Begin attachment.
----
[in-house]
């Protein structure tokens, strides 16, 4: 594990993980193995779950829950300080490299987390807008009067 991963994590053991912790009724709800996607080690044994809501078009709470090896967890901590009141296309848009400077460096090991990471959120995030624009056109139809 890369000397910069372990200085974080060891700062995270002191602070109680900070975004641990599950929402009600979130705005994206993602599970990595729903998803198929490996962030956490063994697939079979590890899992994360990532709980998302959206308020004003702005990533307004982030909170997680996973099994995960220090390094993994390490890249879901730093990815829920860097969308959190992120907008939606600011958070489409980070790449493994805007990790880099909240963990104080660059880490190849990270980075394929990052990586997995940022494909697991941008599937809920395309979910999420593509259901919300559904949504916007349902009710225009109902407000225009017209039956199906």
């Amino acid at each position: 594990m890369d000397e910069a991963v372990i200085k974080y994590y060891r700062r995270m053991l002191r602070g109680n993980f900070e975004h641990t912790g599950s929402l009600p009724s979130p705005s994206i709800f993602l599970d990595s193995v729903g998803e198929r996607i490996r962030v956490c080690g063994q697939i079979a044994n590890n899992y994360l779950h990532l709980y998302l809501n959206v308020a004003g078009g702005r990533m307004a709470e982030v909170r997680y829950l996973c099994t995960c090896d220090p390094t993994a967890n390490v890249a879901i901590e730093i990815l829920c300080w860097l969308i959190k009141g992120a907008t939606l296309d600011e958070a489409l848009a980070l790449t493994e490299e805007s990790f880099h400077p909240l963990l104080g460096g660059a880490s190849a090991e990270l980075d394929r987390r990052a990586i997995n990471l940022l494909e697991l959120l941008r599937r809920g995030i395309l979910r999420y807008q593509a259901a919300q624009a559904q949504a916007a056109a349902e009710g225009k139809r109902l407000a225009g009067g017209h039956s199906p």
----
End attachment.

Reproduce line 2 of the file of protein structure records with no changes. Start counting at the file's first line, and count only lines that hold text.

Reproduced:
């Protein structure tokens, strides 16, 4: 594990993980193995779950829950300080490299987390807008009067 991963994590053991912790009724709800996607080690044994809501078009709470090896967890901590009141296309848009400077460096090991990471959120995030624009056109139809 890369000397910069372990200085974080060891700062995270002191602070109680900070975004641990599950929402009600979130705005994206993602599970990595729903998803198929490996962030956490063994697939079979590890899992994360990532709980998302959206308020004003702005990533307004982030909170997680996973099994995960220090390094993994390490890249879901730093990815829920860097969308959190992120907008939606600011958070489409980070790449493994805007990790880099909240963990104080660059880490190849990270980075394929990052990586997995940022494909697991941008599937809920395309979910999420593509259901919300559904949504916007349902009710225009109902407000225009017209039956199906």